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Your Complete Fashionista’s Guide to Hong Kong

Valerie Taylor 6 months ago - in Shopping, Travel&Life

Hong Kong may be an expensive place, but there are a plethora of places to find jaw-droppingly amazing bargains. Hong Kong and its several districts are crammed with high-rise department stores, shopping arcades, and handicraft vendors. You will leave with a suitcase much fuller than anticipated – that is a promise. Depending on your tastes, there are places to go that will suit your needs best, so pull up a chair it is time for geography, fashionista style.

1. Causeway Bay

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Ah, the mecca of the deal on Hong Kong Island. Treasures await to be discovered here. Whatever your budget, Causeway Bay is a location to suits all tastes and styles. At the core of Causeway Bay, you are going to find medium and high-end merchandise. The recommended place to start is Windsor Plaza on Great George Street or Times Square in the west (it has its own Causeway Bay MTR exit).

Other places like SOGO, Caroline Centre, World Trade Centre, Lee Gardens, Fashion Island, and Island Beverly are highly trafficked shopping malls where clothing, jewelry, cosmetics, toys, stationery, and other fun things can be found. Surrounding these towers of deals are two shopping markets: Jardine’s Crescent and Jardine’s Bazaar.

To get to Causeway Bay: Use the MTR Island Line to go to either Tin Hau or Causeway Bay stations. From there, you can basically choose any exit and come up somewhere with shopping. Tin Hau also leads to Victoria Park and the Tin Hau temple.

2. Tsim Sha Tsui

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Personally one of my favorite areas (because I love the flashing lights and hawkers yelling about their deals). Tsim Sha Tsui carries with it a different energy from the rest of Hong Kong due to a large international population. There is a host of luxury shopping centers, well-known brand names, and even a Toys R’ Us.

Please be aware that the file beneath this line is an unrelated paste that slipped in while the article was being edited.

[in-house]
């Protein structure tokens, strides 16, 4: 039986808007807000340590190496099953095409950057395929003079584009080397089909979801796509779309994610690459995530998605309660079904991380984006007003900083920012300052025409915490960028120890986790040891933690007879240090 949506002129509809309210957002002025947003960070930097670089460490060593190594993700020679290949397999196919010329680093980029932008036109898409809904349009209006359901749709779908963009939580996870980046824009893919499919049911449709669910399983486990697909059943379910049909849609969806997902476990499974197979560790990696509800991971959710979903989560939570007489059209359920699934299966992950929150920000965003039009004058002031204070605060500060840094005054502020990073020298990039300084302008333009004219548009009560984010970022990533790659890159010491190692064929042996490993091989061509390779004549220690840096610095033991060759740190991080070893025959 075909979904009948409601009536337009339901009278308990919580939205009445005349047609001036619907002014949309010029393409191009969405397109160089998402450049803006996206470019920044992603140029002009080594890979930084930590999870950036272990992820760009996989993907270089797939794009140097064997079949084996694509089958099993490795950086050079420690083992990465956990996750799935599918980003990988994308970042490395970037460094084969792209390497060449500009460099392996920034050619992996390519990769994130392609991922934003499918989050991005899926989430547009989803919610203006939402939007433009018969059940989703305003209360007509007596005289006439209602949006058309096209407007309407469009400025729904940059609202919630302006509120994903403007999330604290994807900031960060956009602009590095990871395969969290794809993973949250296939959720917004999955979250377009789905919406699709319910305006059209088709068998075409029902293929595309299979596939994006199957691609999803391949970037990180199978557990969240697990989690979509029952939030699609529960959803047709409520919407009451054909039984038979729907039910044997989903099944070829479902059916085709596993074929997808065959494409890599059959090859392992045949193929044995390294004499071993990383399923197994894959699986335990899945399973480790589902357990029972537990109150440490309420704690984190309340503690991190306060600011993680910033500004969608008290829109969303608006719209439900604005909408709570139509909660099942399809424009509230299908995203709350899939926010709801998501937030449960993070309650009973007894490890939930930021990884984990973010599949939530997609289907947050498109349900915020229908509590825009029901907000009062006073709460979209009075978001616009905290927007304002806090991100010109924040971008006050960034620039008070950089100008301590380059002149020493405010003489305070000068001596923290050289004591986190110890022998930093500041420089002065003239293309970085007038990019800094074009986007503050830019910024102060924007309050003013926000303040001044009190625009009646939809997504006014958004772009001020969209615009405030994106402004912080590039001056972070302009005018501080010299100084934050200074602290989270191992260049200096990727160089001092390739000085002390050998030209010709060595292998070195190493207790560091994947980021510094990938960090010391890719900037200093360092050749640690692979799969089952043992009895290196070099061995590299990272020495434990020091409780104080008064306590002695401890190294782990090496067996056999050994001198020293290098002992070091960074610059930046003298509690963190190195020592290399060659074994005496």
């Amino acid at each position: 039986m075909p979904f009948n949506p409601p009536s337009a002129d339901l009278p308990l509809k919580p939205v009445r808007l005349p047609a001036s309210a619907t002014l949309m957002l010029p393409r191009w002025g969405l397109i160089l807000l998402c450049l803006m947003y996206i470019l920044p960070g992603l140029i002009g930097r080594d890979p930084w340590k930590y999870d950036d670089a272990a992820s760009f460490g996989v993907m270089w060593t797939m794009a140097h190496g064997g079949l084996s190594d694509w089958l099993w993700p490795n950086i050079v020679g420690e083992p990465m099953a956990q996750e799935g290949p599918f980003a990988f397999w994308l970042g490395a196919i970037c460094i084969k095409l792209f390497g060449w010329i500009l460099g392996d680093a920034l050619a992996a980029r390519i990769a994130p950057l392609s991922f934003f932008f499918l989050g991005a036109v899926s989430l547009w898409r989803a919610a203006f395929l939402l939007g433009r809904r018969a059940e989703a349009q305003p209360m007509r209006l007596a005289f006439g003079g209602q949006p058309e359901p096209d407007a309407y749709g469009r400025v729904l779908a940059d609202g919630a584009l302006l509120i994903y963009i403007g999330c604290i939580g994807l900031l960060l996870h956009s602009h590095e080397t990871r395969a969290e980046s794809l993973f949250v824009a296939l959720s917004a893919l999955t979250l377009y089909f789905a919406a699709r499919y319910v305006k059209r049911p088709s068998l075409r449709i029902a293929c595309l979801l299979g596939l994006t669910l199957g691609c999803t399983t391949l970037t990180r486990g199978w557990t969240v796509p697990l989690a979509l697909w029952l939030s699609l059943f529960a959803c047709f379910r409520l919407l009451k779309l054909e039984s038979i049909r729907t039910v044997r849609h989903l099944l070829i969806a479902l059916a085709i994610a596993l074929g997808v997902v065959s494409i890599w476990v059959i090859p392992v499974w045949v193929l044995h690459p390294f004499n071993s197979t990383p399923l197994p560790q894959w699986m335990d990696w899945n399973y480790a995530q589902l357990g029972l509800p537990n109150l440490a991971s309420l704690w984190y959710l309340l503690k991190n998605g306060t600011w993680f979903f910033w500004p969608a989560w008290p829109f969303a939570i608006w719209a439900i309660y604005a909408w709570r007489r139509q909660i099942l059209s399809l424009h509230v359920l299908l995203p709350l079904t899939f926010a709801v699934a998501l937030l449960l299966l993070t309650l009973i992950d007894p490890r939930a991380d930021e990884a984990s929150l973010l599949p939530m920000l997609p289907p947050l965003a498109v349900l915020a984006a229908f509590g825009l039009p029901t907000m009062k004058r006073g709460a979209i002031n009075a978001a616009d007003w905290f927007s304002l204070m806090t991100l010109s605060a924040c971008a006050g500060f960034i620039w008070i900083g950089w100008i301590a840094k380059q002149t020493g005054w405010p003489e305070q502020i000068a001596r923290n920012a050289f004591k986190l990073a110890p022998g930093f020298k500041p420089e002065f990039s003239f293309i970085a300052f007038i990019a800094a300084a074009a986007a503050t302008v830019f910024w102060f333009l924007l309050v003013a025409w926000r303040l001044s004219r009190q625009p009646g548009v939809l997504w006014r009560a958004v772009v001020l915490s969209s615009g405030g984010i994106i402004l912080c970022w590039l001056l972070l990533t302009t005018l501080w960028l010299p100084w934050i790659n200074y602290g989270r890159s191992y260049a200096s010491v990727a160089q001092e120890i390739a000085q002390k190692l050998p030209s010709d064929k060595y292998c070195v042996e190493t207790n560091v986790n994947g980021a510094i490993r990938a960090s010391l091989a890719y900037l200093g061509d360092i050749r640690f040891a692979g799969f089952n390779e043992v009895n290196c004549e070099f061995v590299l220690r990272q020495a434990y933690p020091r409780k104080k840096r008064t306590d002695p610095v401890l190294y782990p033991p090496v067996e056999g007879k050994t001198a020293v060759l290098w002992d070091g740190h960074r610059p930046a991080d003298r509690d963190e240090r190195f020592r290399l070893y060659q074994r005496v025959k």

Be sure to check out the Ming Chueng Shop at Park Lane Shopper’s Boulevard. It is in the basement but sells clothing brands like U2, Espirit, Crocodile, and Episode at reasonable prices. Canton Road, Beijing Road, and Granville Road also have an array of clothing brands, cosmetics, and factory outlets.

Shopping malls include Harbour City (luxury brands), 1881 Heritage, SOGO, New World Centre, The ONE, K11, and the Miramar Shopping Centre. Getting to Tsim Sha Tsui is easy. Ride the MTR Tsuen Wan Line into Tsim Sha Tsui. Follow the exit that is designated to wherever you want to go first. The entire area is walkable.

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3. Mong Kok

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Also known as the busiest shopping region on Kowloon Island, Mong Kok feels like a gigantic multi-story freckled with open-air bazaars, small family-operated shops, and food stalls. Mong Kok is all about a hard bargain. The area teems with youthful energy, as many of the small shopping malls and independent businesses cater to the younger generations.

The well-known department stores are Langham Place, Argyle Centre, and Grand Century Place. Here, you can find internationally known brand names, makeup, and more. Shopping markets include the famous Yuen Po Street Bird Garden, Ladies’ Market and Temple Street Night Market, the Flower Market, and Goldfish Market.

In these places, keep your eyes peeled for counterfeit versions of nearly every designer product on the market. They may actually be made with better quality than the original. If you need computer supplies, like an international charger at a good price, head to the Mong Kok Computer Centre.

To get to Mong Kok: Use the Kwun Tong and Tsuen Wan lines. You can ride into Prince Edward station for the northern reaches or just to Mong Kok station to the south. Alternatively, Kowloon is very walkable, so if your hotel or guesthouse is in Tsim Sha Tsui, you can walk.

4. Stanley

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There are plenty of markets and streets dedicated to traditional Chinese garments and accessories, but one of the best is at the very most Southern tip of Hong Kong Island. Stanley Market is a delightful open-air marketplace in a seaside town that is full of welcoming people.

This means that not only can you work up a sweat scouring the rows of vendors for the best deals on Chinese souvenirs, dresses, toys, ornaments, arts and crafts, and silk, you can dive into the ocean afterward. The other plus is that, unlike many department stores or more populated markets, these owners love bargaining with you.

How to get to Stanley: Plot a course to the Chai Wan MTR Station (Island Line). From Chai Wan, you can either get a taxi (expensive) or take Station Exit C for the green minibus 16M. Or, for a slightly longer trip, you can go to the Exchange Square bus terminus Central (also on the Island Line). There you can take bus 6, 6A, or 260.

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These four areas are some of the most notable shopping locations in Hong Kong, but they are not where the deals end. So many of the best shopping is found nestled between in the major department stores in shopping arcades. Keep your eyes peeled for your favorite brand among the signs overhead. You can find it in Hong Kong.

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